CS: Hard to say because these days it’s hard to really protect any private parts of one’s self. The general feedback I get from the public, and people out and about in the world, is they always respond that I’m very normal, approachable and very decent. They don’t get any arrogance or any celebrity-type behaviour – whatever that is. And they’re always impressed that they feel like I’m just one of them. I don’t really know what that means because there is no “them” – we are all special.
PP: What’s the funniest rumour you’ve ever heard about yourself?
CS: I was described as being a Warlock Vatican Assassin, which I’m kind of flattered by, but I still have no idea what the f—k that means.
PP: If you could ask Donald Trump anything what would it be?
CS: Anything I answer to this question I will catch immense shit from, so I don’t know. I don’t really have an answer for this question… Yeah, I’m going to pass because I’d rather not spend any valuable energy discussing anything about that individual.
PP: What’s your New Year’s resolution for 2019?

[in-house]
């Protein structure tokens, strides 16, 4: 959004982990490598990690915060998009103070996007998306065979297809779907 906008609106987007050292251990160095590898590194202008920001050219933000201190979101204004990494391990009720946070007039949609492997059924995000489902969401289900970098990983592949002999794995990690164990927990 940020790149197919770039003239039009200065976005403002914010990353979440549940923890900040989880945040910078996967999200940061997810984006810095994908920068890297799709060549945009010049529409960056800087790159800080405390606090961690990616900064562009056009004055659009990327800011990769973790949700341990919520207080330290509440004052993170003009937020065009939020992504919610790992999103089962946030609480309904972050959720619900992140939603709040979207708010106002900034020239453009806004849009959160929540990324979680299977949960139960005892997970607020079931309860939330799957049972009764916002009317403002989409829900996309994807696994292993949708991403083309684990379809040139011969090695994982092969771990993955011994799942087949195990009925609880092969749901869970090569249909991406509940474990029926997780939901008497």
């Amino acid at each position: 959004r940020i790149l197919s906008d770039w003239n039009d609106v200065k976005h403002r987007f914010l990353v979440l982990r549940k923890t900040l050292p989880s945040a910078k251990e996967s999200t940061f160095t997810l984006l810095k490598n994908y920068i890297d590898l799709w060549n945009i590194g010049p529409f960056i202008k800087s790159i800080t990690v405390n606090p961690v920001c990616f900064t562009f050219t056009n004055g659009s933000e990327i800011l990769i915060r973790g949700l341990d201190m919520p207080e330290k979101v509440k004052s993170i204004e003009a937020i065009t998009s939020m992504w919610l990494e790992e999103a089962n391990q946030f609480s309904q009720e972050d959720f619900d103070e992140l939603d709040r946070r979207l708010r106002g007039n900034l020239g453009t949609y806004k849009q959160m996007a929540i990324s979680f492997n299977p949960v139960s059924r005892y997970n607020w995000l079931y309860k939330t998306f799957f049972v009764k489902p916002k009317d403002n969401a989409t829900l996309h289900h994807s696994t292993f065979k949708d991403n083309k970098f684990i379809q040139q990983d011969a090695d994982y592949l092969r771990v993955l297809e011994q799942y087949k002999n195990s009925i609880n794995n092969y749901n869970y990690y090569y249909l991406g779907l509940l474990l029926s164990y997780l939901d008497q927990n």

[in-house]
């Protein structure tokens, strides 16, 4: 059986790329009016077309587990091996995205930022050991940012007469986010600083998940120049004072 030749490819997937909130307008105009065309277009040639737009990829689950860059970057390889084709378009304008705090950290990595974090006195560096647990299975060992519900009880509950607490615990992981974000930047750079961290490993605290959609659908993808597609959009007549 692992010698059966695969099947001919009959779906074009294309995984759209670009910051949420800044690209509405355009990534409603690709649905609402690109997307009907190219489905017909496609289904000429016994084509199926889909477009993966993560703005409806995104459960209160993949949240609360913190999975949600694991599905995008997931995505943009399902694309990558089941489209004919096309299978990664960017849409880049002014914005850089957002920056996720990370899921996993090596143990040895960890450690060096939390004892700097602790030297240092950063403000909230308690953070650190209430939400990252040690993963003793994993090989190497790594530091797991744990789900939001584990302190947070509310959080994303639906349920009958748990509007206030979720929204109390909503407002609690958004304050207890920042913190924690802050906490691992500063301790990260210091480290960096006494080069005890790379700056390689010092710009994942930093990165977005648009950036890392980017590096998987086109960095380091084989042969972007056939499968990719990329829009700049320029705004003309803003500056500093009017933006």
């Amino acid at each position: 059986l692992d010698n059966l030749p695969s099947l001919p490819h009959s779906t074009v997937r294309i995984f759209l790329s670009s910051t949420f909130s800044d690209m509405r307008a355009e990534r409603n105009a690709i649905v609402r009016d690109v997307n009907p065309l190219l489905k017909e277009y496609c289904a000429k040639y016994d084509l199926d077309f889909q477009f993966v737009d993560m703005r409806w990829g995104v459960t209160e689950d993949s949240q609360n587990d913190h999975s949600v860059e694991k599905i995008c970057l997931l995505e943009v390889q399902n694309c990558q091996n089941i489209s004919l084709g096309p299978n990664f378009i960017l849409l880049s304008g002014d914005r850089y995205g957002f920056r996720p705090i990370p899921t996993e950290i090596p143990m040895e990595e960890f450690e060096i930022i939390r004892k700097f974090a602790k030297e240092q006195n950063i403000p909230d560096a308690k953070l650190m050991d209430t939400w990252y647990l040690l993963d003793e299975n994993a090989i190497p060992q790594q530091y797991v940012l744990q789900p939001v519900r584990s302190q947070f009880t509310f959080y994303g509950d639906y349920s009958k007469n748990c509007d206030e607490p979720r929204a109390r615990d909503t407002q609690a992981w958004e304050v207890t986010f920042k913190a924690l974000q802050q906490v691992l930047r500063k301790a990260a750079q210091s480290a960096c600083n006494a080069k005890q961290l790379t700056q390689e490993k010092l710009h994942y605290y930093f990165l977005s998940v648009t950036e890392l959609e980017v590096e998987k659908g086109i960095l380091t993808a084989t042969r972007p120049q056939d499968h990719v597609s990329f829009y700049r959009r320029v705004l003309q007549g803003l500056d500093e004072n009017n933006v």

CS: Well, it’s not going to be quitting drinking – I already did that – and I’m not going to say quit smoking because right now that’s not realistic. I guess just be kinder, more patient. Yeah, I don’t really have much there but I’ve changed a lot of things for the better, so New Year’s for me is just another day.
PP: What’s next for Charlie Sheen? Any exciting projects on the horizon you can share with us?
CS: There’s a couple that are looking really good. One is a film, one is a series, but I don’t really want to put anything in print in case something doesn’t happen. As things get closer to commencing you will be the first people that I alert.
PP: Finally, where do you see yourself in five years?
CS: Besides being 58? Jesus. Hopefully doing all the shit I love – professionally, personally, emotionally, creatively… Yeah, I still have a lot of cool stuff to do and I’ve got tons of energy to creative it, so it’s going to be exciting.
PUBLICIST: JEFF BALLARD; HAIR: JANICE ALLISON
MAKE-UP: BRIDGET MARTINEZ
STYLING: KILEY BURK
VIDEOGRAPHER: CONNOR DUTTON
LOCATION: OPULEN STUDIOS LOS ANGELES, CALIFORNIA USA
PHOTOGRAPHED BY ARTHUR ST JOHN
INTERVIEW BY PARNIA PORSCHE (WITH SANTI PINTADO)
For the full article grab the February 2019 issue of MAXIM Australia from newsagents and convenience locations. Subscribe here.